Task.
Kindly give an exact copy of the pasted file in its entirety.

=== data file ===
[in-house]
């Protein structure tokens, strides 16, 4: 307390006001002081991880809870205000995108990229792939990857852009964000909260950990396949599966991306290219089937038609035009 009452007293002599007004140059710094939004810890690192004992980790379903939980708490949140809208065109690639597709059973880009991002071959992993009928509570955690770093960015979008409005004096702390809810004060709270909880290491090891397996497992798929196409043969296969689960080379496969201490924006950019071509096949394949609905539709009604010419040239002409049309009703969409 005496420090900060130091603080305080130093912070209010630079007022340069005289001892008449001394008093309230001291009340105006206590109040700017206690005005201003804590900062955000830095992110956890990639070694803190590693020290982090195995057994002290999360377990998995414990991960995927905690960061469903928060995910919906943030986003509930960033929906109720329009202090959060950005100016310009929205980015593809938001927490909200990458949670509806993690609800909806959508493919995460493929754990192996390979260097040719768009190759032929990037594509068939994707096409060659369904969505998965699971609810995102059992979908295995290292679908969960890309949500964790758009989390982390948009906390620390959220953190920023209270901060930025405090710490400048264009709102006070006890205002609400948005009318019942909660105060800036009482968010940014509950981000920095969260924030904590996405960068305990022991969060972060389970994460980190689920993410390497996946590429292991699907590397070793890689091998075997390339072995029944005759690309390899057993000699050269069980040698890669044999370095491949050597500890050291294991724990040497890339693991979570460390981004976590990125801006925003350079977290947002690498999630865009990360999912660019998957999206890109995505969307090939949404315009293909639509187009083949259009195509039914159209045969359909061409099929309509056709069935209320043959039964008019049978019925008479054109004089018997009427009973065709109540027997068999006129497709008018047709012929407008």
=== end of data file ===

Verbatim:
[in-house]
């Protein structure tokens, strides 16, 4: 307390006001002081991880809870205000995108990229792939990857852009964000909260950990396949599966991306290219089937038609035009 009452007293002599007004140059710094939004810890690192004992980790379903939980708490949140809208065109690639597709059973880009991002071959992993009928509570955690770093960015979008409005004096702390809810004060709270909880290491090891397996497992798929196409043969296969689960080379496969201490924006950019071509096949394949609905539709009604010419040239002409049309009703969409 005496420090900060130091603080305080130093912070209010630079007022340069005289001892008449001394008093309230001291009340105006206590109040700017206690005005201003804590900062955000830095992110956890990639070694803190590693020290982090195995057994002290999360377990998995414990991960995927905690960061469903928060995910919906943030986003509930960033929906109720329009202090959060950005100016310009929205980015593809938001927490909200990458949670509806993690609800909806959508493919995460493929754990192996390979260097040719768009190759032929990037594509068939994707096409060659369904969505998965699971609810995102059992979908295995290292679908969960890309949500964790758009989390982390948009906390620390959220953190920023209270901060930025405090710490400048264009709102006070006890205002609400948005009318019942909660105060800036009482968010940014509950981000920095969260924030904590996405960068305990022991969060972060389970994460980190689920993410390497996946590429292991699907590397070793890689091998075997390339072995029944005759690309390899057993000699050269069980040698890669044999370095491949050597500890050291294991724990040497890339693991979570460390981004976590990125801006925003350079977290947002690498999630865009990360999912660019998957999206890109995505969307090939949404315009293909639509187009083949259009195509039914159209045969359909061409099929309509056709069935209320043959039964008019049978019925008479054109004089018997009427009973065709109540027997068999006129497709008018047709012929407008």